Implementations of the various processes and features described herein may be embodied in a variety of different equipment or applications, particularly, for example, equipment or applications associated with data transmission and reception. Examples of equipment include video coders, video decoders, video codecs, web servers, set-top boxes, laptops, personal computers, and other communication devices. As should be clear, the equipment may be mobile and even installed in a mobile vehicle.

Additionally, the methods may be implemented by instructions being performed by a processor, and such instructions may be stored on a processor-readable medium such as, for example, an integrated circuit, a software carrier or other storage device such as, for example, a hard disk, a compact diskette, a random access memory (“RAM”), or a read-only memory (“ROM”). The instructions may form an application program tangibly embodied on a processor-readable medium. As should be clear, a processor may include a processor-readable medium having, for example, instructions for carrying out a process.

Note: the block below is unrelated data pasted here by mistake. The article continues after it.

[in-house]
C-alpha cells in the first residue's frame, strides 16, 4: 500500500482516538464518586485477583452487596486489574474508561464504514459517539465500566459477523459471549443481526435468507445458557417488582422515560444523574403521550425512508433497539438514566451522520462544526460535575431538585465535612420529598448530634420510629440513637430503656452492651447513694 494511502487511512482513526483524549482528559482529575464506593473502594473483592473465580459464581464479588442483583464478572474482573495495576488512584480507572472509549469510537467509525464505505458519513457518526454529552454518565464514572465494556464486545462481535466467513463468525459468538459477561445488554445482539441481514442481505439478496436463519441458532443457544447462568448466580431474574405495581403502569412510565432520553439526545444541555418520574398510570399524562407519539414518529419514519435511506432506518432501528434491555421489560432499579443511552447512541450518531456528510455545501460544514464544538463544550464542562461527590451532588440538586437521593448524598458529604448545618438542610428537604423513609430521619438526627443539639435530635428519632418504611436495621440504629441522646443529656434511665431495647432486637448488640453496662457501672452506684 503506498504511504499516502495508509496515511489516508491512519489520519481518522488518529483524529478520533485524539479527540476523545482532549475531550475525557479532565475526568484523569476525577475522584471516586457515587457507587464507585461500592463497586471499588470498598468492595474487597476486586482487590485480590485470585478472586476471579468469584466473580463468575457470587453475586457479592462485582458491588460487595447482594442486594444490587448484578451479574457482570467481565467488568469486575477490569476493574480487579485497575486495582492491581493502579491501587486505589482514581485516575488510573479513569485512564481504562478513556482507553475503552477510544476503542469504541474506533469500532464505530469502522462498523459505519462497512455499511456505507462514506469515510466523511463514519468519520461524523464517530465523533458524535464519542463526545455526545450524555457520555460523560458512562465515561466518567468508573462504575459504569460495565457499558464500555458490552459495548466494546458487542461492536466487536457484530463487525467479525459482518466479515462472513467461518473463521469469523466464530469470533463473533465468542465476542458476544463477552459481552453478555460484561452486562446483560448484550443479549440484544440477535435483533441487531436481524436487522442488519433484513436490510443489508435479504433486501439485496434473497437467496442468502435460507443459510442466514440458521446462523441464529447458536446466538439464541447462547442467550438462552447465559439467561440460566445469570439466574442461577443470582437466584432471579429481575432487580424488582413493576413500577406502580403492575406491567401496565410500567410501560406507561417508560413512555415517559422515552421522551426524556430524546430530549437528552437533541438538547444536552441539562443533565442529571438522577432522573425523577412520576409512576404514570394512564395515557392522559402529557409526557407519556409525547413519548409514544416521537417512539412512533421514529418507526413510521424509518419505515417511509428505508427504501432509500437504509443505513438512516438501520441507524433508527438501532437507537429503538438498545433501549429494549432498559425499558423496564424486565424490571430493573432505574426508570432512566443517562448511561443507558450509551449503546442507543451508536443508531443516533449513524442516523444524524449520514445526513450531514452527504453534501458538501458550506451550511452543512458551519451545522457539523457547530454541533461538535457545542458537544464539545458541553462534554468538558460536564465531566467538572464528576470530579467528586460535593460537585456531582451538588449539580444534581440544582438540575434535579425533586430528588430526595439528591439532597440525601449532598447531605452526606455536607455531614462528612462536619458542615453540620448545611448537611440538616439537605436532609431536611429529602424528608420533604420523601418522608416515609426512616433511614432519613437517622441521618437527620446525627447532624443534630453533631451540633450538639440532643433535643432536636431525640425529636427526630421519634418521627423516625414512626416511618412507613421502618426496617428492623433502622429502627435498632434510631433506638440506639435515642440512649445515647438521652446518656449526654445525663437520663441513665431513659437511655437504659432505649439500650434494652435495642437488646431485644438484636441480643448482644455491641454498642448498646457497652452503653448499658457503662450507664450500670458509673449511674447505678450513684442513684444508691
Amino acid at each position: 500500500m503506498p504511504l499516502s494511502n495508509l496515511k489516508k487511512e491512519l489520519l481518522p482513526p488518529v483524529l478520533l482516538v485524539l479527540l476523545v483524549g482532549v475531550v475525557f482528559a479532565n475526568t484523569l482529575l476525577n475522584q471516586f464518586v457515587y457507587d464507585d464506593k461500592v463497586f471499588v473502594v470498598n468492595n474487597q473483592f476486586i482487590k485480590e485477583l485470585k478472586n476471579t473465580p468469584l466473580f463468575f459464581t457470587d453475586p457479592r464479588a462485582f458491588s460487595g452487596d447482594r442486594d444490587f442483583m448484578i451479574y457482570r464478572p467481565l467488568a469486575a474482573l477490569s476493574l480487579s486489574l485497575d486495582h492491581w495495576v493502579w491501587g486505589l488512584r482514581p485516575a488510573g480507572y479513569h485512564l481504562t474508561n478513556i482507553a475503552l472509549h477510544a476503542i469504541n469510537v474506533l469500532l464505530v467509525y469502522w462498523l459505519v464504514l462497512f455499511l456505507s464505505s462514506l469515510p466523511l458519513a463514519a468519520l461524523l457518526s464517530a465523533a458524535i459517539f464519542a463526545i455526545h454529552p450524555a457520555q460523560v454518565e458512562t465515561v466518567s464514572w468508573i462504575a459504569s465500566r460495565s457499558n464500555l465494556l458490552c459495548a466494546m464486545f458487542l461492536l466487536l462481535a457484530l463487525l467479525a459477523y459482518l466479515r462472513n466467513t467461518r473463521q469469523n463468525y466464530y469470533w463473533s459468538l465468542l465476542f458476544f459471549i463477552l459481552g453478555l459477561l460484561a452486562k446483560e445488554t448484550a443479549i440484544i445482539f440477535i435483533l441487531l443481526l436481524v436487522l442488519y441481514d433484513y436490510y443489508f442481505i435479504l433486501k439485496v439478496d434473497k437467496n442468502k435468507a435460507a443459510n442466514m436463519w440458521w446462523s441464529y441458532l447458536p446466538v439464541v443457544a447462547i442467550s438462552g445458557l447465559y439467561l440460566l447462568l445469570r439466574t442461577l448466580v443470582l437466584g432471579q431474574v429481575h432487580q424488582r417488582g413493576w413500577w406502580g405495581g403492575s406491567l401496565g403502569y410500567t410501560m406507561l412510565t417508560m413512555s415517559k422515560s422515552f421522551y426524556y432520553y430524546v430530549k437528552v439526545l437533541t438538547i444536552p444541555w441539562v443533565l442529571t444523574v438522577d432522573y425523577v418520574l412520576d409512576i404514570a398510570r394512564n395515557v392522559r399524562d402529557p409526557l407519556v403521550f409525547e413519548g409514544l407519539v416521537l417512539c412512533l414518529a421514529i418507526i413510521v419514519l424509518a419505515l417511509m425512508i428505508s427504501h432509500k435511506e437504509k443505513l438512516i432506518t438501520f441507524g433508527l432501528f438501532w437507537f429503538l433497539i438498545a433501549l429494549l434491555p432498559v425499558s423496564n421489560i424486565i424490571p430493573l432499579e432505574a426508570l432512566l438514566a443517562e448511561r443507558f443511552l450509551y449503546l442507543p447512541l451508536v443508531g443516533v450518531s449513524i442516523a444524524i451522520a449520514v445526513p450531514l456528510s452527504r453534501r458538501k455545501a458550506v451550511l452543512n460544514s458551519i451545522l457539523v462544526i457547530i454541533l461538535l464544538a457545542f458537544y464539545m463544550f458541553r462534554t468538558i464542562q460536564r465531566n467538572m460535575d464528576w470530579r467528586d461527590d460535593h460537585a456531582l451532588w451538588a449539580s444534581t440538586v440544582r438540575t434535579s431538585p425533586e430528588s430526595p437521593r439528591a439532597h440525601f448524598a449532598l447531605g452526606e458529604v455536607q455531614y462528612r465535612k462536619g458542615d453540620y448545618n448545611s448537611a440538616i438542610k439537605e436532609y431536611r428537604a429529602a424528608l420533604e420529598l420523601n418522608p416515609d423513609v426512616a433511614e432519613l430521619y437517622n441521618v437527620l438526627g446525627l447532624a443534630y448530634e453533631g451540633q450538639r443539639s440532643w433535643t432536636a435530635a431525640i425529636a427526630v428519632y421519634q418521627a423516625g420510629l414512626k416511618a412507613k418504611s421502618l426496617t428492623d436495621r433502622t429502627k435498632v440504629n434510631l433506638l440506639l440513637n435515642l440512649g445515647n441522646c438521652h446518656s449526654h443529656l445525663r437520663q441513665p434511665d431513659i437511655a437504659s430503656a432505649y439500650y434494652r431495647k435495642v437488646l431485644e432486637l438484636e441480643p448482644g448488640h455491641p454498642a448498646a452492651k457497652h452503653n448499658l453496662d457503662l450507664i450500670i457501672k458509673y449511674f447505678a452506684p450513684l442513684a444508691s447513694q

As should be evident to one of skill in the art, implementations may also produce a signal formatted to carry information that may be, for example, stored or transmitted. The information may include, for example, instructions for performing a method, or data produced by one of the described implementations. Such a signal may be formatted, for example, as an electromagnetic wave (for example, using a radio frequency portion of spectrum) or as a baseband signal. The formatting may include, for example, encoding a data stream, packetizing the encoded stream, and modulating a carrier with the packetized stream. The information that the signal carries may be, for example, analog or digital information. The signal may be transmitted over a variety of different wired or wireless links, as is known.

A number of implementations have been described. Nevertheless, it will be understood that various modifications may be made. For example, elements of different implementations may be combined, supplemented, modified, or removed to produce other implementations. Additionally, one of ordinary skill will understand that other structures and processes may be substituted for those disclosed and the resulting implementations will perform at least substantially the same function(s), in at least substantially the same way(s), to achieve at least substantially the same result(s) as the implementations disclosed. Accordingly, these and other implementations are within the scope of the following claims.